Wetback Contracts takes the health and safety of its employees seriously. The recent purchase of welding curtains from Apex Strip Curtains & Doors is a solid demonstration of this commitment.
Wetback Contracts serviced Southern Africa’s petrochemical, chemical, mining, mineral processing and power generation industries since 1975. The company is recognised as a leading mechanical and piping contractor in South Africa, and has an extensive service portfolio including structural steel, plate work, the fabrication and installation of piping systems, shutdown and maintenance services, pressure vessels, fired heaters and other mechanical equipment.
With such a large basket of offerings, the company spends a large portion of its time welding components and structures to customised specifications for customers. The company is a member of the South African Institute of Welding and has developed an in-house welding system, that captures the details of each and every weld it has completed.
“Wetback Contracts stipulated that to protect both its welders and other employees from the hazards associated with welding, it required a welding curtain that would exceed standard safety levels. Apex Strip Curtains & Doors welding and safety screens are constructed from a specially formulated PVC material. This material incorporates a heavy-duty ultra violet light absorber that ensures that dangerous UV radiation is safely contained in the curtained off area,” Wim Dessing, managing director at Apex Strip Curtains & Doors, says.
All the supplied welding curtains have been installed on hanging hardware in Wetback Contracts’ new manufacturing facility in Isando, Gauteng.
“These welding curtains, supplied in yellow PVC, are used to cordon off the more than 20 welding bays the company operates,” Dessing explains. Dessing points out that Apex Strip Curtains & Doors’ reputation is staked on recordable results.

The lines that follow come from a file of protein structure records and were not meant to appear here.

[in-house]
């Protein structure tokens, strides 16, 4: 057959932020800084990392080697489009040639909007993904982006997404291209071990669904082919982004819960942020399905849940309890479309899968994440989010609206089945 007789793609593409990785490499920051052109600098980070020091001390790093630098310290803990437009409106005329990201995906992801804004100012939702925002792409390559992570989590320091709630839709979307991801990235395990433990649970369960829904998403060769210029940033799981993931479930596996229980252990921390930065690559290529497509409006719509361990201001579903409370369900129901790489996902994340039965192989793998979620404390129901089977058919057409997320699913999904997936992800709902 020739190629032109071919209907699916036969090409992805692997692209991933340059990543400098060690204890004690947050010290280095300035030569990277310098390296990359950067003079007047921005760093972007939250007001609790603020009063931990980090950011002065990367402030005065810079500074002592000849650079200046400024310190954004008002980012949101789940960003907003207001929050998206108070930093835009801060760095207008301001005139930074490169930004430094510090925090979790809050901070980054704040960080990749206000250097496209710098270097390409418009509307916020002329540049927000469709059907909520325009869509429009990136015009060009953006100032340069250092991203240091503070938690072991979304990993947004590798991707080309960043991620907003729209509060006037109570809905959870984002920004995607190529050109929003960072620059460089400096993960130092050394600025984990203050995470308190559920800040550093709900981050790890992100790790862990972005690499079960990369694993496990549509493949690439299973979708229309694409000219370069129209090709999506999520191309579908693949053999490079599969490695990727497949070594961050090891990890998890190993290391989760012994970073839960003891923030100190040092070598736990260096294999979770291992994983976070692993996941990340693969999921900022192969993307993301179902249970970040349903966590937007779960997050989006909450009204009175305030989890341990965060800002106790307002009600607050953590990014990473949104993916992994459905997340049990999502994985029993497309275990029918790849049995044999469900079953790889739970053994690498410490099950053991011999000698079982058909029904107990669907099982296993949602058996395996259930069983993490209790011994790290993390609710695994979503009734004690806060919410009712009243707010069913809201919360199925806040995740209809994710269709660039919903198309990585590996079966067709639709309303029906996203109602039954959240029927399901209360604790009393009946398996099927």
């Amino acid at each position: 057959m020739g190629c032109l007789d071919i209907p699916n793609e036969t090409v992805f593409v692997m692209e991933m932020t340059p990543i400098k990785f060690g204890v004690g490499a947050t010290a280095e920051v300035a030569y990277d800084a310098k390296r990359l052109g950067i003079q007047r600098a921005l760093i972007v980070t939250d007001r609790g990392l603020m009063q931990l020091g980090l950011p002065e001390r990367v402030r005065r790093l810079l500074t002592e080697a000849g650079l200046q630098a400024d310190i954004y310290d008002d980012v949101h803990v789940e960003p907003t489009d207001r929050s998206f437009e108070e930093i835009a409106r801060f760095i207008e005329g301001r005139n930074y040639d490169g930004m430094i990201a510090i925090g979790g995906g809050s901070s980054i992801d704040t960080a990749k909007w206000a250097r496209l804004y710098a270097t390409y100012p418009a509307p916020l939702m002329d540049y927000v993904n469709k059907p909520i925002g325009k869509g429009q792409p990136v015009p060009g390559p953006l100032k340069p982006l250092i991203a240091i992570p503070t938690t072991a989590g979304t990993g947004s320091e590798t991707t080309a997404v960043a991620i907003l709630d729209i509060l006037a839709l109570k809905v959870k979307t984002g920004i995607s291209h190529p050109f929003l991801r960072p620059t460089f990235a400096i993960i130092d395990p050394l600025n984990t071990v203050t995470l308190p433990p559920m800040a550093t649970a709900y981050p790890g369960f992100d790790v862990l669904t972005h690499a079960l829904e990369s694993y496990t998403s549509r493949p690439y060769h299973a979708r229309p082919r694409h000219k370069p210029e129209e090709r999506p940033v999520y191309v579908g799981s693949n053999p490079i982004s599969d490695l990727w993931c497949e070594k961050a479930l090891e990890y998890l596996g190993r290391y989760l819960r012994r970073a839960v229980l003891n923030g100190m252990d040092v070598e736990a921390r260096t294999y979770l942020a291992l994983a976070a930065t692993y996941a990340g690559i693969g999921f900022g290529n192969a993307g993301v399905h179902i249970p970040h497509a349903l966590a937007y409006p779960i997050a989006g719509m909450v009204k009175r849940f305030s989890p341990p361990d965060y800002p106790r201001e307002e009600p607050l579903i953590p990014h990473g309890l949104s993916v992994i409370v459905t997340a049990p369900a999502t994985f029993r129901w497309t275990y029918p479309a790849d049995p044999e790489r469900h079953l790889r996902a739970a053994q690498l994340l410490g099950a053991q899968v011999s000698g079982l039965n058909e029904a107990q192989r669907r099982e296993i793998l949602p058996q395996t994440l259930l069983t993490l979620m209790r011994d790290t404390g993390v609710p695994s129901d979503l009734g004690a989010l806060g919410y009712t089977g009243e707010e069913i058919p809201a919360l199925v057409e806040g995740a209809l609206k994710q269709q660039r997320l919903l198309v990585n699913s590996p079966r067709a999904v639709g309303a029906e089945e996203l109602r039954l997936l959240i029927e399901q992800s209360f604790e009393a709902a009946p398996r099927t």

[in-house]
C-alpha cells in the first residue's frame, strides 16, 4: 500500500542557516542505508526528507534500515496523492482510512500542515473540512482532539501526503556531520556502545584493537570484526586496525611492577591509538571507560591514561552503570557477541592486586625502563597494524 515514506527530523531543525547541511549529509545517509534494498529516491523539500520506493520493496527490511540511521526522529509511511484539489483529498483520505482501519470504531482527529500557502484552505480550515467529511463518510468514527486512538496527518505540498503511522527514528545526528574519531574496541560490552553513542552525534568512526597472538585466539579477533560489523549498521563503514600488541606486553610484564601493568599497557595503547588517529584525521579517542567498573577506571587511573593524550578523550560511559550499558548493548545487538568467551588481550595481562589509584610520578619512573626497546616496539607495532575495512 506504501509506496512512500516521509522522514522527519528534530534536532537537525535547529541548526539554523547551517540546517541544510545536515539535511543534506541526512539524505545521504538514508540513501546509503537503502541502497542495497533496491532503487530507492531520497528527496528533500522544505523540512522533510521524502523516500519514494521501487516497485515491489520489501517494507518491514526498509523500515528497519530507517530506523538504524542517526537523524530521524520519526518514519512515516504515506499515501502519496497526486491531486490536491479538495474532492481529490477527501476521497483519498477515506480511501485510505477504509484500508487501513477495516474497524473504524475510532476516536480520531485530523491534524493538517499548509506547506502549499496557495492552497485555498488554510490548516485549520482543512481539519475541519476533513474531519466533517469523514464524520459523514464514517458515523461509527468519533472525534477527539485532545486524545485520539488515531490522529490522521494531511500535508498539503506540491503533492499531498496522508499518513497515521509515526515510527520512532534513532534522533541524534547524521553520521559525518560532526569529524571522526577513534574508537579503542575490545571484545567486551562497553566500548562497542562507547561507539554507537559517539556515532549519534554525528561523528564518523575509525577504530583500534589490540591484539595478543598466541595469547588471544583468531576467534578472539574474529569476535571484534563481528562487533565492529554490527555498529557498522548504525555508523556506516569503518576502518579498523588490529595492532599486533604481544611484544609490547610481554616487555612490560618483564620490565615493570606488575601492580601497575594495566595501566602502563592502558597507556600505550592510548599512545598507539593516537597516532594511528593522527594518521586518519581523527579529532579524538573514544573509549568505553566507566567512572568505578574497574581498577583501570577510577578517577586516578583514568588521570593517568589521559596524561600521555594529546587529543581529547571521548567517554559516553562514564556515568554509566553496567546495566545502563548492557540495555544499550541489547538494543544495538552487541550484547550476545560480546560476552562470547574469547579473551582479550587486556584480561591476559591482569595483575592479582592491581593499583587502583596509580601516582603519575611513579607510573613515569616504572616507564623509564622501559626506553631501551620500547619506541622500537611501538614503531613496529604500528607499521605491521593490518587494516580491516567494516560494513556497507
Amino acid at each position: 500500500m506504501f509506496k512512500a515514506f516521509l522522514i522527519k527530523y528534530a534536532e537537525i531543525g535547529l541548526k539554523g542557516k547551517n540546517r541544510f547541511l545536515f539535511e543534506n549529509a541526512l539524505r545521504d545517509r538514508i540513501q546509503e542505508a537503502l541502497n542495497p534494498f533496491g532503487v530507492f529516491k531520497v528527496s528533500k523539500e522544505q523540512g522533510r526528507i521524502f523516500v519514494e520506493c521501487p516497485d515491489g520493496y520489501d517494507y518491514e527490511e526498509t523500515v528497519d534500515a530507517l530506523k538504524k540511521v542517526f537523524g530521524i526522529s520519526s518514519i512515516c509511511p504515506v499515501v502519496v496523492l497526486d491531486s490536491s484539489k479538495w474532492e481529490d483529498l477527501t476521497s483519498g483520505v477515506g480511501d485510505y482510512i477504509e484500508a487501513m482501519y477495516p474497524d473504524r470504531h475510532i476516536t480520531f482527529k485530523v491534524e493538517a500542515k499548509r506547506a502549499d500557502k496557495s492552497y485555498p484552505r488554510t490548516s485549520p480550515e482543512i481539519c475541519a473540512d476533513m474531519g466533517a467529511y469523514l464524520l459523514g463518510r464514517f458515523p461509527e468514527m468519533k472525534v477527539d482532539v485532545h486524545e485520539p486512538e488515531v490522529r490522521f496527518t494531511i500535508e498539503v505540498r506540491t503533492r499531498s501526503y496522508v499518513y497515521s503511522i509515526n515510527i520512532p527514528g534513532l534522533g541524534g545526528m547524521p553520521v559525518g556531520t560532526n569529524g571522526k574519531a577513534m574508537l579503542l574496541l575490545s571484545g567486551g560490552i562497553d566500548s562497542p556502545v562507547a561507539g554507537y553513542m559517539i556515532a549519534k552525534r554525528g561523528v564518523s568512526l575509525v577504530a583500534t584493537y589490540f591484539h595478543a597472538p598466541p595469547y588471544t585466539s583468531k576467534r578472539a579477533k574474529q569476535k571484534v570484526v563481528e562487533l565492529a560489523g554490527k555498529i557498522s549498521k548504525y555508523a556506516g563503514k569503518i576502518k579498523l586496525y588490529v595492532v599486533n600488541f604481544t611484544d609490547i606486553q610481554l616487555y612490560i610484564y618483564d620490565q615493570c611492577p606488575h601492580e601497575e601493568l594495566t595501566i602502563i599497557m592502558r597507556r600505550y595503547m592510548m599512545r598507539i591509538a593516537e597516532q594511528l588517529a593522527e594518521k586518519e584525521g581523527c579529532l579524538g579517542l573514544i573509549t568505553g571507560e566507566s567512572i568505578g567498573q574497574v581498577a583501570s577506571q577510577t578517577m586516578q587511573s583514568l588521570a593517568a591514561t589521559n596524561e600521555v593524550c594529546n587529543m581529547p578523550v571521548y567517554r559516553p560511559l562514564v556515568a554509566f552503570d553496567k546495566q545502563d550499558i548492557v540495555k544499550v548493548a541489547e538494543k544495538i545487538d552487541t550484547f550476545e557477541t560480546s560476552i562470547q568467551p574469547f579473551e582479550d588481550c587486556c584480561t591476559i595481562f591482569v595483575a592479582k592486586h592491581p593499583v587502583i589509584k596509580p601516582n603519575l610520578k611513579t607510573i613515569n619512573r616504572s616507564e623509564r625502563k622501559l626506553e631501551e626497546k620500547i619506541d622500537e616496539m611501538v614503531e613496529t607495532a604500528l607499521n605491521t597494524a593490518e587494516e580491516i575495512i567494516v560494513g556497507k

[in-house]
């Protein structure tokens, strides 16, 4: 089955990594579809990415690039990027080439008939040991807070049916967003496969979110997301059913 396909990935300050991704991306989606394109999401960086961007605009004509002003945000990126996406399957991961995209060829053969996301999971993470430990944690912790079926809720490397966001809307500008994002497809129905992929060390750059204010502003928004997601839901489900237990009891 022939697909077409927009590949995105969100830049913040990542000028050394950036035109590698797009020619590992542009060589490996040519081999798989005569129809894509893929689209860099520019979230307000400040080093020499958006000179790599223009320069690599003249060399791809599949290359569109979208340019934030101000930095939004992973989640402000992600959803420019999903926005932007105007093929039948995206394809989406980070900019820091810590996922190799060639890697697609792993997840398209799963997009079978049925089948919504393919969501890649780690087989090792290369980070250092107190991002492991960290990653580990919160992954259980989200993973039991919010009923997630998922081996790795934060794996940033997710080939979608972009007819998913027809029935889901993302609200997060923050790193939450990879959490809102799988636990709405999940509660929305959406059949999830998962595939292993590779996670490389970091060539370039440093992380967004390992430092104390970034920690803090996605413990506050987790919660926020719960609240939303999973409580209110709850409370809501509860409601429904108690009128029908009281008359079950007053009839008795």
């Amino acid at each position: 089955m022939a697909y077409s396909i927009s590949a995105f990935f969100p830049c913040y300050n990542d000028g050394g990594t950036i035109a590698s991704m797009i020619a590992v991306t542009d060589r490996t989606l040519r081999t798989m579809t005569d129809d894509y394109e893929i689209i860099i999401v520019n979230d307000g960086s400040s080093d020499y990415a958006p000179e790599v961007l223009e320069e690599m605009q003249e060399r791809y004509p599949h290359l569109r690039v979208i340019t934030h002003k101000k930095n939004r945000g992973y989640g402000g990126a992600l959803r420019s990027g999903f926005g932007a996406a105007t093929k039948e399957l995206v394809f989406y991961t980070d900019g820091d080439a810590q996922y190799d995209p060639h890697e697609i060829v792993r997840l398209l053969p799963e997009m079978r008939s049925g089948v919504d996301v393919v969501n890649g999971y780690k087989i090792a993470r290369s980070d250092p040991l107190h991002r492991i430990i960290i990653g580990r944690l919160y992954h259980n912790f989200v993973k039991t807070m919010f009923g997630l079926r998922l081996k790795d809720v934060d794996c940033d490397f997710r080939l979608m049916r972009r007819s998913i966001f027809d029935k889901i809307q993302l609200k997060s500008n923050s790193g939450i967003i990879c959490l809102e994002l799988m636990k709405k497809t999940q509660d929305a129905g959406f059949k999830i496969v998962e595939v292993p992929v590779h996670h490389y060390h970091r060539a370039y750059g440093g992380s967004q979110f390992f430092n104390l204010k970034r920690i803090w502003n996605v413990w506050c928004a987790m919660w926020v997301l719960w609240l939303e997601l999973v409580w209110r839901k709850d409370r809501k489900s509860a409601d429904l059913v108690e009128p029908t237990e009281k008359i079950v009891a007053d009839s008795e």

“We submitted the welding curtains to extensive testing at the SABS. We firstly measured the level of ultra-violet transmittance. Conventional materials provided readings of 0,0005%, 0,008% and 5.0%, while the Apex product readings were 0,005%, 0,001 and 0,005%. The SABS also measured the total visible light transmitted through the material. The conventional material allowed 78% transmittance, while the Apex material allowed only 15,5%
In addition to these superior characteristics, the material used in the manufacture of the Apex welding curtains is impervious to burning, even when it comes into contact with welding splatter. “Safety remains the underlying objective of the design of the welding curtains, and extensive research and testing has resulted in a superior material that offers employees maximised defence against both light transmittance and welding splatter,” Dessing says.
“There is no doubt that the inclusion of the Apex welding curtains at Wetback Contracts’ new facilities will result in higher levels of productivity, due to the provision of a safer and more comfortable working environment,” Dessing concludes.